In accordance with an additional feature of this invention, tool 10' includes a plug holder 34 which is constructed from fluted sleeve 38 slidably mounted on handle 12'. Sleeve 38 is preferably only slidable upon the exertion of a small amount of force, such as by the operator of the tool manually pushing the sleeve, although the fit is sufficiently tight that sleeve 38 will remain stationary on handle 12' by friction unless pushed.
Plug holder 34 further includes a pair of opposed spring arms 40 and 40' which are carried on opposing sides of sleeve 38. More specifically, one end of each arm is anchored in an edge 39 of the sleeve. The arms extend longitudinally of the body of the handle and along opposite sides thereof and terminate at outer free ends defined by inwardly turned pointed prongs 42 and 42', respectively.
When sleeve 38 is positioned at a point substantially intermediate the ends of handle 12', prongs 42 and 42' will be in contact with cutter head 14' at a point thereon intermediate the length of the head. When prongs 42 and 42' are in the position shown in FIG. 6, they are pressed against the cutter head by the resiliency of spring arms 40 and 40'. When sleeve 38 is slid down handle 12' toward cutting head 14', the prongs 42 and 42' will correspondingly slide along the outer surface of the head until they pass cutting edge 26' at which point the prongs will snap toward each other as a result of the self bias of the spring arms.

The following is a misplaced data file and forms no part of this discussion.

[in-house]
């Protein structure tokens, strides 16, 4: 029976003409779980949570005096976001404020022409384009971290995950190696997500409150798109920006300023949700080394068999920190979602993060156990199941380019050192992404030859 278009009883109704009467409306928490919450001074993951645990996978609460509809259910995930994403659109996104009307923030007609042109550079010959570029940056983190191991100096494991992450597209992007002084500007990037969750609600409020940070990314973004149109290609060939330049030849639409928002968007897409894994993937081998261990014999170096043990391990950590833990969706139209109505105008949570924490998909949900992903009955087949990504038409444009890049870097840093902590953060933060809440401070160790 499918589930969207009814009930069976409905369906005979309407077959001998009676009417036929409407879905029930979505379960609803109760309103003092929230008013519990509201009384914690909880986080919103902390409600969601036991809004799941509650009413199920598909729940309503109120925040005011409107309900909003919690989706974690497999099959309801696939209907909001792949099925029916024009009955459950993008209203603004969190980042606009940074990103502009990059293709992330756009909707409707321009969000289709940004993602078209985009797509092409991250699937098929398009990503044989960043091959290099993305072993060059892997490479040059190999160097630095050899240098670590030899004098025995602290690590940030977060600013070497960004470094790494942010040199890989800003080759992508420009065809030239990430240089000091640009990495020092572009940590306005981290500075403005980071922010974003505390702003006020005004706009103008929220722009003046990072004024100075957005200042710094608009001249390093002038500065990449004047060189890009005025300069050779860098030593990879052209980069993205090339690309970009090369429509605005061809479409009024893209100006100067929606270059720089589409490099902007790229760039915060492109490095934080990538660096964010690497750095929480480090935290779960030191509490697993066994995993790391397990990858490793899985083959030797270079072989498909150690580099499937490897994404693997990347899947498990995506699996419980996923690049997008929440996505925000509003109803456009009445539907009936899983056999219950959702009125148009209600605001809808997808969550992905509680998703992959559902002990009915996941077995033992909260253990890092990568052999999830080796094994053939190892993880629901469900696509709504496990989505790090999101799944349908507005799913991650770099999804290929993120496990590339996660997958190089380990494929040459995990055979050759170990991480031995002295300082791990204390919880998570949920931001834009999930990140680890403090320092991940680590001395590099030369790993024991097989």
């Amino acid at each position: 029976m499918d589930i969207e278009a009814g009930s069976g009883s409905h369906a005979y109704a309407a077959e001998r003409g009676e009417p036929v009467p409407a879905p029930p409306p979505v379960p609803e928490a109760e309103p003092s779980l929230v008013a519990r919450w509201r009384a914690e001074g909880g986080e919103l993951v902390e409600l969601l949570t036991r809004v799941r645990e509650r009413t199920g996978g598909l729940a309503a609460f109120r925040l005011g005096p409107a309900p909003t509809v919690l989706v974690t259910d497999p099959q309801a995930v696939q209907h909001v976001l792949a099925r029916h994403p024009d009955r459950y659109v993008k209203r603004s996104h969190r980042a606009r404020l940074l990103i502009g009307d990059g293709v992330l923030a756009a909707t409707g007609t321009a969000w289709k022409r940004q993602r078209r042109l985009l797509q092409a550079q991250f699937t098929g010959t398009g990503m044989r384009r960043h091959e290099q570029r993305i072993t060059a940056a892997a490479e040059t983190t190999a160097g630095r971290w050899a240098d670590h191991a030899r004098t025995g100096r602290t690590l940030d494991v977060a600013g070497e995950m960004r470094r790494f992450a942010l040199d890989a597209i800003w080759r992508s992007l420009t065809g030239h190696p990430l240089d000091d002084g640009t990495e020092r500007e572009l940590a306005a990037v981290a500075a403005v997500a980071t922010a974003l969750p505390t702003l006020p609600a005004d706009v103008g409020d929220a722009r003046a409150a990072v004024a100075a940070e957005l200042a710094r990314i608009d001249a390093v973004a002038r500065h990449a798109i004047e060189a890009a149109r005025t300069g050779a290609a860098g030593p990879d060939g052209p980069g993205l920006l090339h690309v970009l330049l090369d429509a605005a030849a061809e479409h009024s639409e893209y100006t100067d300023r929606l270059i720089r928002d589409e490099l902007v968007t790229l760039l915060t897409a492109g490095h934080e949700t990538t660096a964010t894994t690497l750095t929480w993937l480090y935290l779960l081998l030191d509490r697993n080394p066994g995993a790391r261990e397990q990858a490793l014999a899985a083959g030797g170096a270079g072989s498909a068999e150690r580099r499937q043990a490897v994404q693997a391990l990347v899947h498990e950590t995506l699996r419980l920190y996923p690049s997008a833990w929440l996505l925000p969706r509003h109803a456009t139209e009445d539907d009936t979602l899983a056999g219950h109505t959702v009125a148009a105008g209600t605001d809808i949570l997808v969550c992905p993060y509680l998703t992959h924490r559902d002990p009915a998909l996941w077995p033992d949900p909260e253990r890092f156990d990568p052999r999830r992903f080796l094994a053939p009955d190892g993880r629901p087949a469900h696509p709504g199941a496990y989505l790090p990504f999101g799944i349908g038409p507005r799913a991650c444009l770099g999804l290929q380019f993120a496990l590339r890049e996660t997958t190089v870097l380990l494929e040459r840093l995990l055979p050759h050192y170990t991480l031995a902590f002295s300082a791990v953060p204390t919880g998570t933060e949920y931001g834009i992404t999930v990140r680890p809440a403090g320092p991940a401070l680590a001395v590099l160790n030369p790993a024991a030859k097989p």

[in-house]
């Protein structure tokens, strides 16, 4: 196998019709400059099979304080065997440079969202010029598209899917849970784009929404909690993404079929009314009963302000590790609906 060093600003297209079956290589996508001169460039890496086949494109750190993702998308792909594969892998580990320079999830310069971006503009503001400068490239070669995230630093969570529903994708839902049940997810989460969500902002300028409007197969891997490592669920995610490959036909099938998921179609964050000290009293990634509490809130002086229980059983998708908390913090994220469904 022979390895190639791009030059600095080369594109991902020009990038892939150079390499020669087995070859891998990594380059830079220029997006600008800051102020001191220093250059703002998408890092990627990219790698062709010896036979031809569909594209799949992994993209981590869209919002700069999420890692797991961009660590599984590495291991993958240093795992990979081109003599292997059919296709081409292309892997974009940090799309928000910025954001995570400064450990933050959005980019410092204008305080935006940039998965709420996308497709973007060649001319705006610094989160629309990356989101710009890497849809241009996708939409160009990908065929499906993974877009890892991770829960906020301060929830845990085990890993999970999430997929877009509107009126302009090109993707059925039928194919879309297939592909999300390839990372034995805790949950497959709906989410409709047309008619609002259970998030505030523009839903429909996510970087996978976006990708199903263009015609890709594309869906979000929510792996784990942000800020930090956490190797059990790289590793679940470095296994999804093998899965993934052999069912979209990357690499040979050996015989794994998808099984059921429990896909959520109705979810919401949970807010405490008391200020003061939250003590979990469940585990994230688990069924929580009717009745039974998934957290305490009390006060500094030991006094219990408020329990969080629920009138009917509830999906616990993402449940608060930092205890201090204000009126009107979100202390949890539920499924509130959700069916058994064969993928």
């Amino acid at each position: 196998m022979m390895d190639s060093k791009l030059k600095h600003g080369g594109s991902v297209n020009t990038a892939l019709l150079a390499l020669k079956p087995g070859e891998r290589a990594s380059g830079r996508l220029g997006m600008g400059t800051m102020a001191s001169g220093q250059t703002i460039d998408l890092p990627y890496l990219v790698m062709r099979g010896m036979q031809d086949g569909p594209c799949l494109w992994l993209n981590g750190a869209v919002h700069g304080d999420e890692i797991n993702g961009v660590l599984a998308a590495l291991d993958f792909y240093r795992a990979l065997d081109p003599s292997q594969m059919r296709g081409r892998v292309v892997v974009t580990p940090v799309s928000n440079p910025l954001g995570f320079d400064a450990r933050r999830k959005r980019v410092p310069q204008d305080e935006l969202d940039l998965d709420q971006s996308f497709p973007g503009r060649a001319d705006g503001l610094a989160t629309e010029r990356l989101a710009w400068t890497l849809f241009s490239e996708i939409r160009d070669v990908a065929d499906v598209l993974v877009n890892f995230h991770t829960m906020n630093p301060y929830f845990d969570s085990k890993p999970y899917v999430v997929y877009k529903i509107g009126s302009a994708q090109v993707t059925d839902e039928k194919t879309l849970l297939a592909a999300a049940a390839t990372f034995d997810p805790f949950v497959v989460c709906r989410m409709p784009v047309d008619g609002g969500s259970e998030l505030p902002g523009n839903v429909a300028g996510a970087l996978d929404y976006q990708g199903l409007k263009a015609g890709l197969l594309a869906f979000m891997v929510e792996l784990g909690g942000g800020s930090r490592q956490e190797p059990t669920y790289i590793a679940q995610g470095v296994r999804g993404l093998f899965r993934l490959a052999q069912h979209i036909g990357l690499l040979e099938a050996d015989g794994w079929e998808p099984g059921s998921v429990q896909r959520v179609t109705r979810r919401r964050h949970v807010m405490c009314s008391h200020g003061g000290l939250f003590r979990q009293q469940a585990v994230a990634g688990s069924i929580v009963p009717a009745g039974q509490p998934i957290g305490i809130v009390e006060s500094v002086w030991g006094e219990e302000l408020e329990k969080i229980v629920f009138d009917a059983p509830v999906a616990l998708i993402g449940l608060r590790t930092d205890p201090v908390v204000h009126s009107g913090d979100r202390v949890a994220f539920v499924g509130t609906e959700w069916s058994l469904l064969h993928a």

In operation of tool 10', plug holder 34 is normally positioned with sleeve 38 intermediate the ends of handle 12', as shown in FIG. 6. Then a cut is made and sleeve 38 is slid down the handle until prongs 42 and 42' snap into position under the plug whereupon outward movement of the tool removes the plug. The prongs, of course, prevent the plug from falling out of the head as the tool is lifted from the scalp. It can thus be said, therefore, that plug holder 34 releasably locks a cut plug of skin within the head.
While the invention has been described primarily for use in connection with hair transplants, it will be recognized that the device has far broader applications than that. Thus, for example, the device may be used for any of the known purposes of a skin punch such as, for example, the taking of biopsies.
In this connection, the modification of the invention shown in FIG. 6 is especially desirable for use in the taking of a biopsy of fragile diseased skin in that the holding means will function to preserve the specimen without any likelihood of damage as can result from the handling of such diseased fragile skin by forceps or the like.
Although the invention has been described with reference to a number of illustrated embodiments, the scope of the invention is not to be so limited. Rather, the invention is deemed to include obvious modifications and alterations to the embodiments above described. The precise scope of this invention is to be defined by the following claims.
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|U.S. Classification||606/131, 606/184|
|International Classification||A61B17/32, A61F2/10, A61B17/322|
|Cooperative Classification||A61B17/322, A61F2/10, A61B17/32053|
|European Classification||A61F2/10, A61B17/322|